IceCube neutrino analysis identifies a possible galactic source of cosmic rays

Zoom / Artist’s view of a cosmic neutrino source shining over the IceCube Observatory in Antarctica. Under the ice are optical detectors that pick up neutrino signals.

IceCube / NSF

Since the French physicist Pierre Auger proposed in 1939 this is cosmic rays They must carry huge amounts of energy, and scientists wondered what could produce these powerful clusters of protons and neutrons that rain down on Earth’s atmosphere. One possible way to identify such sources is to trace the paths that high-energy cosmic neutrinos take on their way to Earth, where they are created by cosmic rays colliding with matter or radiation, resulting in particles that then decay into neutrinos and gamma rays.

Scientists with ice Cube The Antarctic Neutrino Observatory has now analyzed a decade of these neutrino discoveries and found evidence that an active galaxy called Messier 77 (also known as the Squid Galaxy) is a strong candidate for such a high-energy neutrino emitter, according to new paper Published in the journal Science. It brings astrophysicists one step closer to solving the mystery of the origin of high-energy cosmic rays.

“This observation represents the dawn of the ability to actually do neutrino astronomy,” said Janet Conrad, an Ice Cube Fellow from MIT. APS Physics says. “We have struggled for a long time to see the possible sources of cosmic neutrinos of very high importance and now we have seen one. We have broken a barrier.”

as such We have already informedAnd the neutrinos Travel near the speed of light. John Updike’s 1959 poem, “cosmic bitternessIt commemorates the two most defining features of neutrinos: they have no charge, and for decades physicists thought they had no mass (in fact, they have very little mass). Neutrinos are the most abundant subatomic particles in the universe, but they very rarely interact with any type of matter. We are constantly bombarded every second by millions of these tiny particles, but they pass through us without even noticing them, which is why Isaac Asimov called them “ghost particles”.

When neutrinos interact with particles in the transparent ice in Antarctica, they produce secondary particles that leave a trail of blue light as they pass through the IceCube detector.
Zoom / When neutrinos interact with particles in the transparent ice in Antarctica, they produce secondary particles that leave a trail of blue light as they pass through the IceCube detector.

Nicole R. Fuller, IceCube/NSF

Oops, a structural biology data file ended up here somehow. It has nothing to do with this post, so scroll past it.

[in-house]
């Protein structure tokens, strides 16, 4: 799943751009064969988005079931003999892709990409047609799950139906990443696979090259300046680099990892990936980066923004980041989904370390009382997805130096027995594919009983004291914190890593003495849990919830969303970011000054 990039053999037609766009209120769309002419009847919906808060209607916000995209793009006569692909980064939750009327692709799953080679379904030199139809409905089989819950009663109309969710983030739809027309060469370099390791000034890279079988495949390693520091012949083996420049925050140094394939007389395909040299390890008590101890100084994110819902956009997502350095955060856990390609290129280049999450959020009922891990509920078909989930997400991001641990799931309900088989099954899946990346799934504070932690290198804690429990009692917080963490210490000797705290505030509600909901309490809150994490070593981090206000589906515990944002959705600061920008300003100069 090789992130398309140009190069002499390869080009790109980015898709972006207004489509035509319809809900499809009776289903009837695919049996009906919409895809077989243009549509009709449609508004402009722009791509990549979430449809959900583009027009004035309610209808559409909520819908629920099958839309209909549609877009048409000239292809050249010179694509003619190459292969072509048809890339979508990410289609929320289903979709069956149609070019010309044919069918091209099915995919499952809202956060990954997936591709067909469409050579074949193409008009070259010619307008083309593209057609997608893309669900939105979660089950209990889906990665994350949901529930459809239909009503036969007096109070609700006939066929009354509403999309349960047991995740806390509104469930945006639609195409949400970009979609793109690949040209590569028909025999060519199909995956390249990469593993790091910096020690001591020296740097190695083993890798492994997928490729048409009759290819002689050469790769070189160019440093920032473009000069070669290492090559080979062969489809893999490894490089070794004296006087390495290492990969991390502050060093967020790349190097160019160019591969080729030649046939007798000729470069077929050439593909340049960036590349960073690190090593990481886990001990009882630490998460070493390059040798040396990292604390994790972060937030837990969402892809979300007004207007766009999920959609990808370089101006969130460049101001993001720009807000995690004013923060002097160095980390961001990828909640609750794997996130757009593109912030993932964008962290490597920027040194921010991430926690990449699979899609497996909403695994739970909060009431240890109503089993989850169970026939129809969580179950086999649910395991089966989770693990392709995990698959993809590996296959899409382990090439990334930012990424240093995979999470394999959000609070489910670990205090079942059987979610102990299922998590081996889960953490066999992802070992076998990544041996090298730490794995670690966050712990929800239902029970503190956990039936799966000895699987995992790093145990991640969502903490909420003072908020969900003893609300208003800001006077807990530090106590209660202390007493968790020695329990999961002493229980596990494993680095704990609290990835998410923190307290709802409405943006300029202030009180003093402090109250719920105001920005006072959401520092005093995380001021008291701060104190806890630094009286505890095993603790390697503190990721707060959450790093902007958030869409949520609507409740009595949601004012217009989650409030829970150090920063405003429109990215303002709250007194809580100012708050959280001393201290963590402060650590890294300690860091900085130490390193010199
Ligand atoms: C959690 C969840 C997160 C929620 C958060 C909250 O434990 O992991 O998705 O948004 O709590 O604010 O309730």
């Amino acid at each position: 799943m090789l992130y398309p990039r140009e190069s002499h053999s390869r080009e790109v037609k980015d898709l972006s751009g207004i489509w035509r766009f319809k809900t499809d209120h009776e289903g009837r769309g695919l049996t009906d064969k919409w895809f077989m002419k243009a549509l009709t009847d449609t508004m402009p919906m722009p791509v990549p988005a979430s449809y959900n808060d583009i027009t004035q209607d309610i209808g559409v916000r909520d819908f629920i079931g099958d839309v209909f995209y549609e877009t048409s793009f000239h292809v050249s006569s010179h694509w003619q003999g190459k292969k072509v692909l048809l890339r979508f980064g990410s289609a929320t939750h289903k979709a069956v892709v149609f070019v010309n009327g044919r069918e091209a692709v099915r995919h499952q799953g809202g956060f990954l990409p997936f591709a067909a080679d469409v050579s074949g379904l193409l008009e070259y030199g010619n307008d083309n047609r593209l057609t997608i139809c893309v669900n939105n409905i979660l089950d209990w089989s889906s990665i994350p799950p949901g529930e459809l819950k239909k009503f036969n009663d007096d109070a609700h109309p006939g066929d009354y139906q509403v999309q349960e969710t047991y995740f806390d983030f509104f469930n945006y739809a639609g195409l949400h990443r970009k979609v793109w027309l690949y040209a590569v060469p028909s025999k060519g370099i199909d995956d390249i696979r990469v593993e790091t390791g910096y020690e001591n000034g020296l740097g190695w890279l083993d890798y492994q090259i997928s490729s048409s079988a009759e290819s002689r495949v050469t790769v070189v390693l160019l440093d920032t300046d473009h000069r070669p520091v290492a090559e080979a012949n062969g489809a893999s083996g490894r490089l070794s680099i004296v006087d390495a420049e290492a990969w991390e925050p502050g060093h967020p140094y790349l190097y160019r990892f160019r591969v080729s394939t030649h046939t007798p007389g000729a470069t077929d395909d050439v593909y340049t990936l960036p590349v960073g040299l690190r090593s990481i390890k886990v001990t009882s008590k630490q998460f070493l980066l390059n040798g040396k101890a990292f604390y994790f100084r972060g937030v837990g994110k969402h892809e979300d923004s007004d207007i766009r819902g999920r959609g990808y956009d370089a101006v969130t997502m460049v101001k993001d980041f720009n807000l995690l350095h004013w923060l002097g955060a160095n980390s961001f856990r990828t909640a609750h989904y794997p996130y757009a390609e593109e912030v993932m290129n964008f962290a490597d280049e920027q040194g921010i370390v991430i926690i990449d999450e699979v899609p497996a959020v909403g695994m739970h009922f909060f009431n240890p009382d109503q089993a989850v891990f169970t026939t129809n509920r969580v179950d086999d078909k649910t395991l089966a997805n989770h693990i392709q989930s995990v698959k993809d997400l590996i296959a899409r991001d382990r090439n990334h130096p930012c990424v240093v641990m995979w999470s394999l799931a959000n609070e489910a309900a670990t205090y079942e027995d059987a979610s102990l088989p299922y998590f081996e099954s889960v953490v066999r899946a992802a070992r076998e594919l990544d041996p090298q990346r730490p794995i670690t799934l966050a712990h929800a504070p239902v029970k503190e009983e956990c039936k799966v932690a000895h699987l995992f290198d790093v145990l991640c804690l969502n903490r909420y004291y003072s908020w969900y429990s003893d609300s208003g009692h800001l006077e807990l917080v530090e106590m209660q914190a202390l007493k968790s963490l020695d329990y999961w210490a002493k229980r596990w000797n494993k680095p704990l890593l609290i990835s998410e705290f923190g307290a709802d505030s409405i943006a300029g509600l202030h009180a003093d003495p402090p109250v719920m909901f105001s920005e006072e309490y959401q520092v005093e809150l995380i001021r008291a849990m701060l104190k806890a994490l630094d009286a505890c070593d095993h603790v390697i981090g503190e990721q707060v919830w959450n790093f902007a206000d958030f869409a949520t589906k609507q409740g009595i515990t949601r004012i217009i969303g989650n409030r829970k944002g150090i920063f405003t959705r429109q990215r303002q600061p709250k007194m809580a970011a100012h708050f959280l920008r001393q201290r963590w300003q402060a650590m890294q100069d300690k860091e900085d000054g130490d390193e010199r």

This low rate of reaction makes neutrinos It is very difficult to detect, but because it is so light, it can escape unhindered (and thus largely unaffected) from collisions with other matter particles. This means they could provide valuable clues to astronomers about distant systems, bolstered by what can be learned with telescopes across the electromagnetic spectrum, as well as gravitational waves. Together, these various sources of information have been referred to as “multi-messenger” astronomy.

Most neutrino hunters bury their experiments deep in the earth, and it is better to cancel out loud interference from other sources. In the case of the IceCube, the collaboration involves arrays of basketball-sized optical sensors buried deep in Antarctica’s ice. On the rare occasions that a transient neutrino interacts with the nucleus of an atom in the ice, the collision produces charged particles that emit ultraviolet and blue photons. These are captured by the sensors.

So IceCube is well positioned to help scientists advance their knowledge of the origin of high-energy cosmic rays. Like Natalie Wolchofer with conviction Explained to Quanta In 2021:

A cosmic ray is just an atomic nucleus, a proton, or a group of protons and neutrons. However, rare cosmic rays known as “extremely high energy” cosmic rays have the same amount of energy as tennis balls served by professionals. They are millions of times more powerful than the protons hurtling around the circular tunnel of the Large Hadron Collider in Europe at 99.999991% of the speed of light. In fact, the most energetic cosmic ray ever discovered, dubbed a “Oh my God particle,” hit the sky in 1991 at 99.9999999999999999999951% of the speed of light, giving it roughly the energy of a bowling ball that fell from shoulder height to a toe. .

But where do these powerful cosmic rays come from? There is a strong possibility Active Galactic Nuclei (AGNs), found in the middle of some galaxies. Its energy comes from supermassive black holes at the center of the galaxy and/or from the black hole’s rotation.

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